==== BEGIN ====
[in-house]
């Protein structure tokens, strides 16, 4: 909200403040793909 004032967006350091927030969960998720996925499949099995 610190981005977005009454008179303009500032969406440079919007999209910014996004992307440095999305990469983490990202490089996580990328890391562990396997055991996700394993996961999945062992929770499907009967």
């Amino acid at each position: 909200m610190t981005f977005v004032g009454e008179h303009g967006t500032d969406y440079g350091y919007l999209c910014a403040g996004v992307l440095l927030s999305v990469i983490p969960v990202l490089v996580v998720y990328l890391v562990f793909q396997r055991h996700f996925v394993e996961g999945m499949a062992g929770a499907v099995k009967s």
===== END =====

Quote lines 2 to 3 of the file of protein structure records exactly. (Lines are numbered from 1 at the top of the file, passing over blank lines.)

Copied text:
């Protein structure tokens, strides 16, 4: 909200403040793909 004032967006350091927030969960998720996925499949099995 610190981005977005009454008179303009500032969406440079919007999209910014996004992307440095999305990469983490990202490089996580990328890391562990396997055991996700394993996961999945062992929770499907009967």
């Amino acid at each position: 909200m610190t981005f977005v004032g009454e008179h303009g967006t500032d969406y440079g350091y919007l999209c910014a403040g996004v992307l440095l927030s999305v990469i983490p969960v990202l490089v996580v998720y990328l890391v562990f793909q396997r055991h996700f996925v394993e996961g999945m499949a062992g929770a499907v099995k009967s």